1567. Utilization of T2Candida Panel for the rapid detection of Candida species in a large community hospital
Session: Poster Abstract Session: Mycology: Diagnostic
Friday, October 28, 2016
Room: Poster Hall
Background: The T2Candida Panel is a newly FDA approved diagnostics conducted from whole blood that detects 5 Candida species: C. albicans, C. tropicalis, C. parapsilosis, C. krusei, and C. glabrata in 3 to 5 hours without the need for blood cultures. The purpose of this study is to implement and evaluate the utilization of T2Candida Panel in a large community hospital.

Methods: Prospective, observational analysis included 160 patients who met our specified criteria. The T2Candida Panel was restricted to Infectious Disease (ID) and Oncology physicians’ use for specific patient populations, including with: febrile neutropenia; ICU stay for >72 hours, central venous catheter, recent antibiotics, acute pancreatitis, recent major surgery, TPN, renal failure/hepatic failure, corticosteroids and unexplained fever.

Results: Patients mean age 61 years, 52% were male. Most common comorbidities included DM, CKD, and COPD. Candidemia risk factors included: 27.2% malnutrition/TPN, 32.4% renal failure, 27.2% intra-abdominal infection/surgery, 40.4% immunocompromised (cancer, chemotherapy, chronic steroids, febrile neutropenia), 51.4% CVC/PICC line. 69% of the patients were in the ICU. Of the 160 T2 tests evaluated, 8.8% were positive. The resulting species were as follows: 6 C. albicans/tropicalis, 7 C. parapsilosis, and 1 resulted with both C. albicans/tropicalis and C. parapsilosis. Only 36% of the positive T2 patients had a positive corresponding blood culture with 100% concordance. There was no positive blood culture for candida species and negative T2 test. The mean duration of therapy (DOT) of micafungin and time to de-escalation for negative T2 patients was 4 days and 42.6 hours respectively, equating to about $280 per patient. When results were divided according to the 3 ID physician groups, the mean DOT for negative T2 patients were as follows: 1.1, 5.6, and 3.4 days. The time to de-escalation/discontinuation of therapy for the 3 physician groups were 15, 52.4, and 54 hours.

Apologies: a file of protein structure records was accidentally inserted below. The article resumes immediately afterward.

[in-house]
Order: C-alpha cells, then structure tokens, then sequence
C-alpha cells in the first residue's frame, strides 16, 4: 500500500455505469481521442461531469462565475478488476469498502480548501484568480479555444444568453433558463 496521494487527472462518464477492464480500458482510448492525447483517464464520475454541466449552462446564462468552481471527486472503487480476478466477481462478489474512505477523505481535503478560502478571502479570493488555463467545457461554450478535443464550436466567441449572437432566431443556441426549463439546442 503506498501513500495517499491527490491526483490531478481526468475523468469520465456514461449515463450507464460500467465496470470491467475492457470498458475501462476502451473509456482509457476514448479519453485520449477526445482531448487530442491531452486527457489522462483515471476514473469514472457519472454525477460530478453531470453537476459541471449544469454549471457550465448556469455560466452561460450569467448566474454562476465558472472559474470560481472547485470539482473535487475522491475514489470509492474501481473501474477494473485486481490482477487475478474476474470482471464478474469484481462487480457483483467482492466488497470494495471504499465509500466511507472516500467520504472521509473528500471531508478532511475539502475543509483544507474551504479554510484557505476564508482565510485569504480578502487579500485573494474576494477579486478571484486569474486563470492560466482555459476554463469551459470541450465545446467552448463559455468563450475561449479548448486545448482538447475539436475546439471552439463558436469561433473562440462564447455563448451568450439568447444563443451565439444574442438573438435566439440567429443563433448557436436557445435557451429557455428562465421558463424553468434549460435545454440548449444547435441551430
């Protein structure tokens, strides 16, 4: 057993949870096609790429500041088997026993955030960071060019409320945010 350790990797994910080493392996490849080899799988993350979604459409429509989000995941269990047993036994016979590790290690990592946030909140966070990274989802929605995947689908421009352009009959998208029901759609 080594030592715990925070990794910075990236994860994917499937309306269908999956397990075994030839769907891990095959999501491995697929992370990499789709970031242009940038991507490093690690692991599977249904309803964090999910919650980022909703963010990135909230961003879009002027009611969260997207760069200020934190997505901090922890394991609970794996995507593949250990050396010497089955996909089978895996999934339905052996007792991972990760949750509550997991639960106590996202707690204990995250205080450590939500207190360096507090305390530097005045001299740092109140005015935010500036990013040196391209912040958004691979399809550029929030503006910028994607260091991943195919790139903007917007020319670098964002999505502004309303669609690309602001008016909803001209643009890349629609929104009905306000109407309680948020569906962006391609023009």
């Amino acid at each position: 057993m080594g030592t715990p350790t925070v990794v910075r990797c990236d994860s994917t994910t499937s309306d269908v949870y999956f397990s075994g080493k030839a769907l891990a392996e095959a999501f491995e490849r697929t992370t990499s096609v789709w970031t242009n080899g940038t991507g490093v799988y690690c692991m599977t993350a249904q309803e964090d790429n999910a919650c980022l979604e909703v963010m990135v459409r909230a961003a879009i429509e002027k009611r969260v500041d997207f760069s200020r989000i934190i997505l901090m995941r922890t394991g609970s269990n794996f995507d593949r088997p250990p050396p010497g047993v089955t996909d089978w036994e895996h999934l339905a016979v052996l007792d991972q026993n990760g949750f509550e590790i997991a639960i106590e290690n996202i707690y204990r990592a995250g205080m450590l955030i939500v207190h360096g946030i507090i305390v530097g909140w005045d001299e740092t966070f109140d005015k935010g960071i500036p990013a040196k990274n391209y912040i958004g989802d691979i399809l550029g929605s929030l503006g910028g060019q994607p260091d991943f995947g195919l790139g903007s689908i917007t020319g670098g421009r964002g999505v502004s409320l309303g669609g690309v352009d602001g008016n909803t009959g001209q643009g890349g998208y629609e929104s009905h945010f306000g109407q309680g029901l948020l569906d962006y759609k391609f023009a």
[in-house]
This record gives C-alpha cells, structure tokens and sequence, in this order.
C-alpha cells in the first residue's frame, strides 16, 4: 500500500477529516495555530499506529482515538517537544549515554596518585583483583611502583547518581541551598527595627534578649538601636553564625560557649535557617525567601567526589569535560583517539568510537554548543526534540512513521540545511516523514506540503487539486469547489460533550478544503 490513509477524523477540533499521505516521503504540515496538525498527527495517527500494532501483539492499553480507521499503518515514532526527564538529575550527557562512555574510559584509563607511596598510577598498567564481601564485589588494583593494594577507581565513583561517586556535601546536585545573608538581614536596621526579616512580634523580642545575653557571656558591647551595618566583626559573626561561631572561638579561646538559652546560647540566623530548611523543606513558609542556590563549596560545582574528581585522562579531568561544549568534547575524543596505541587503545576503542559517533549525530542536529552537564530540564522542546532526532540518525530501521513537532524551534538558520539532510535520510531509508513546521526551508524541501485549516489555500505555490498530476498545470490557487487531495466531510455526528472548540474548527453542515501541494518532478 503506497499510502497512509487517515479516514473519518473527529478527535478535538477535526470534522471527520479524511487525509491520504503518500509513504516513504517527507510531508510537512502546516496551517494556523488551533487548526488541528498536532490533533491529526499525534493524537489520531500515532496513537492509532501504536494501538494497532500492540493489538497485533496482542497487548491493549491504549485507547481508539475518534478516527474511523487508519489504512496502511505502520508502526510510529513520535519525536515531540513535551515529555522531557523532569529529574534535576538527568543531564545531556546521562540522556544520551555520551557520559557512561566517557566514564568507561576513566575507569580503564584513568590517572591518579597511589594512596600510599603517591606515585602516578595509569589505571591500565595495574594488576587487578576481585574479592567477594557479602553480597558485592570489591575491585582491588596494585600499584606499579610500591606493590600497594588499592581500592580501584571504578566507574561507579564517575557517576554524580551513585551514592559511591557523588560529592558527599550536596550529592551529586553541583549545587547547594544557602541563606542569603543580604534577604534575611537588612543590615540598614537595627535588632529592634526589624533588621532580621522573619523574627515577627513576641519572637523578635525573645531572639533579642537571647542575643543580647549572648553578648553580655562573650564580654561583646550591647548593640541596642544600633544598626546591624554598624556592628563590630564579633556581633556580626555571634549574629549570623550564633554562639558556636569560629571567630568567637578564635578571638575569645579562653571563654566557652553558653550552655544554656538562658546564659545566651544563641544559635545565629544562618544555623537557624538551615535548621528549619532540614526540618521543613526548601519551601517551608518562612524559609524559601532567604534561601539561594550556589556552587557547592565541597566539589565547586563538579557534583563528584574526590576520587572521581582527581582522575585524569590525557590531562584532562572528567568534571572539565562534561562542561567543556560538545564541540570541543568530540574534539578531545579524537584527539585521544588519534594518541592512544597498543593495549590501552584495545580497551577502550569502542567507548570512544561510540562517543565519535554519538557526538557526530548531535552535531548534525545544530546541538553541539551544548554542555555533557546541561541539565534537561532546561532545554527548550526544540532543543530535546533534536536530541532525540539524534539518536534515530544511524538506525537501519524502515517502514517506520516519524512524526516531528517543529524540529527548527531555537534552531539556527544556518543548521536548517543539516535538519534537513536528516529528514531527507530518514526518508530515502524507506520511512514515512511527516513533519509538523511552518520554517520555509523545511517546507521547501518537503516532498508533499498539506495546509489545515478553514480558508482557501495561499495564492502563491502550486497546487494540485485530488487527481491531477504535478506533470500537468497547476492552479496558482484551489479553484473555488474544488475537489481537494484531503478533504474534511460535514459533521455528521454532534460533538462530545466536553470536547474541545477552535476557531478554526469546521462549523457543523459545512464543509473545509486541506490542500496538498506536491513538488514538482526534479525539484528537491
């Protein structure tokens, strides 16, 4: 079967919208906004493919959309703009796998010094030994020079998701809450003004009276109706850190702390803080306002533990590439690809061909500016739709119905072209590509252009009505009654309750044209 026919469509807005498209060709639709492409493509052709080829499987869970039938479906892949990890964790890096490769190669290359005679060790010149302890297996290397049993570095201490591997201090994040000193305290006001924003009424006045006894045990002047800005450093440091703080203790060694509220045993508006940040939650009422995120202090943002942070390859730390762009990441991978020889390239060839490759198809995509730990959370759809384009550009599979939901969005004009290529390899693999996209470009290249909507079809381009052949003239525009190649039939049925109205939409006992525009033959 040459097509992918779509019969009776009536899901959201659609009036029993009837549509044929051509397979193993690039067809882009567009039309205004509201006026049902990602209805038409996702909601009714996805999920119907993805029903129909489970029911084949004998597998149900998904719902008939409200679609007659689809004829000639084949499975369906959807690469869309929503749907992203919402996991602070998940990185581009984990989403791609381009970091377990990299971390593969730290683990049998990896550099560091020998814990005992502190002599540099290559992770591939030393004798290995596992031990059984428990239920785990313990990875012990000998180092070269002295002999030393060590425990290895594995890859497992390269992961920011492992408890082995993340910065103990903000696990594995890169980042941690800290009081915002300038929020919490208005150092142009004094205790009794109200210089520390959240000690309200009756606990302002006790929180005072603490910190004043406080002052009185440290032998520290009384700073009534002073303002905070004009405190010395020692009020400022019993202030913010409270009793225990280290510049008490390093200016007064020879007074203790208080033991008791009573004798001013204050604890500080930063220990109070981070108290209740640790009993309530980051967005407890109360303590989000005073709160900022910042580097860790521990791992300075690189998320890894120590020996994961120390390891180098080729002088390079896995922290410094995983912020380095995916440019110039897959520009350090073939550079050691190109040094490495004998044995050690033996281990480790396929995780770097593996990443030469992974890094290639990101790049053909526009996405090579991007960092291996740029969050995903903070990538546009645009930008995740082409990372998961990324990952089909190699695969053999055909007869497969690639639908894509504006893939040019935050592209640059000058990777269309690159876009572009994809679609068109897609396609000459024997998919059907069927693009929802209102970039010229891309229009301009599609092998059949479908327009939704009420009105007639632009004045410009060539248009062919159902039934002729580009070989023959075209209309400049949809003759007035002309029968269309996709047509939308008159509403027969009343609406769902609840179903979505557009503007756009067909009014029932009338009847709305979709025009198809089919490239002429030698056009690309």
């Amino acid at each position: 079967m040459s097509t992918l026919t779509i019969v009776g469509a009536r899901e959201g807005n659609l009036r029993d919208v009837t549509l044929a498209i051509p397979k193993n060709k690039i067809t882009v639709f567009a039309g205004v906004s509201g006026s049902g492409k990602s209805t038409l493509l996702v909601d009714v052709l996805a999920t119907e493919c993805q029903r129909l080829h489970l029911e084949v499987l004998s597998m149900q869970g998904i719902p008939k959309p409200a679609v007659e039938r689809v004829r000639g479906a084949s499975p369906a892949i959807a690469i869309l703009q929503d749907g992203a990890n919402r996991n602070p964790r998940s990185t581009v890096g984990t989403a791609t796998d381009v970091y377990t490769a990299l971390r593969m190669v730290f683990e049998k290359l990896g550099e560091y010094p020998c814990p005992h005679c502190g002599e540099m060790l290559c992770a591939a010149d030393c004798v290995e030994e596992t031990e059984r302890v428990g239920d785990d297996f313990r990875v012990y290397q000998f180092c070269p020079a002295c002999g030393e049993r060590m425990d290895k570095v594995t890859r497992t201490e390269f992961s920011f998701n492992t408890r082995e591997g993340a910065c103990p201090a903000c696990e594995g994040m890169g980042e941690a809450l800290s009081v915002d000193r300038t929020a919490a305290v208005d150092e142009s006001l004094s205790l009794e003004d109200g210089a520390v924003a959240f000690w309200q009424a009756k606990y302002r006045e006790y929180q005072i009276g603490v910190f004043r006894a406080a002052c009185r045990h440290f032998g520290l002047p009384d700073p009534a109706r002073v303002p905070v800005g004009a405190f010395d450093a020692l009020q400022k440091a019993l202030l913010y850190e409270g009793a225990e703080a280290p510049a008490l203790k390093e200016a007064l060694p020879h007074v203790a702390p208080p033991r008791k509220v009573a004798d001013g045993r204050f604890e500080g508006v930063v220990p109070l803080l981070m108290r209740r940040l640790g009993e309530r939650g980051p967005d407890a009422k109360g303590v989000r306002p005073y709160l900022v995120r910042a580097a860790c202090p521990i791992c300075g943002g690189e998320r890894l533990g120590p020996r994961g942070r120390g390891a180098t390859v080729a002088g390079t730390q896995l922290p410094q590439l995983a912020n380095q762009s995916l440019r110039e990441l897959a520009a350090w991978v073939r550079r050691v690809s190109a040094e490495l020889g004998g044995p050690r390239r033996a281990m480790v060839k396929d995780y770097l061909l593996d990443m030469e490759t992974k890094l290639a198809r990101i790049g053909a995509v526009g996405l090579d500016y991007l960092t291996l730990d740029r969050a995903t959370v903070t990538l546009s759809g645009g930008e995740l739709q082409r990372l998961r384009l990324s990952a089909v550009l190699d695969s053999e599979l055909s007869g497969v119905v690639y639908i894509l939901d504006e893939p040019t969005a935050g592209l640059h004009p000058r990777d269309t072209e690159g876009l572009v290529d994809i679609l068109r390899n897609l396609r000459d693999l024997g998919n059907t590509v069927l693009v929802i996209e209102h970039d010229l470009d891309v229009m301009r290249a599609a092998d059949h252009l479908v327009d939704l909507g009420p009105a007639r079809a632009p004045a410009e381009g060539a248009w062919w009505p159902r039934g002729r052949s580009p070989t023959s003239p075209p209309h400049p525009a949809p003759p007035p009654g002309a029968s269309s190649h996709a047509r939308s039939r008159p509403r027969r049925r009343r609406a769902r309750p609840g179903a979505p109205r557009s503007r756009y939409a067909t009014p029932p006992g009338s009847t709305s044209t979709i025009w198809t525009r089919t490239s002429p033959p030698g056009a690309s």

Conclusion: The T2Candida panel has demonstrated greater sensitivity to detect Candidemia at our facility and has provided a much faster time of antifungal treatment modification, but inconsistent utilization of the test results between different ID physicians were observed.

Hayley Kateon, PharmD, BCPS1, Jonathan Edwards, PharmD, BCPS AQ-ID1, Adam Sawyer, PharmD, BCPS, BCCCP1, Jesse Ross, Medical student2 and Ali Hassoun, MD FIDSA FACP2, (1)Huntsville Hospital, Huntsville, AL, (2)Alabama Infectious Diseases Center, Huntsville, AL

Disclosures:

H. Kateon, None

J. Edwards, None

A. Sawyer, None

J. Ross, None

A. Hassoun, None

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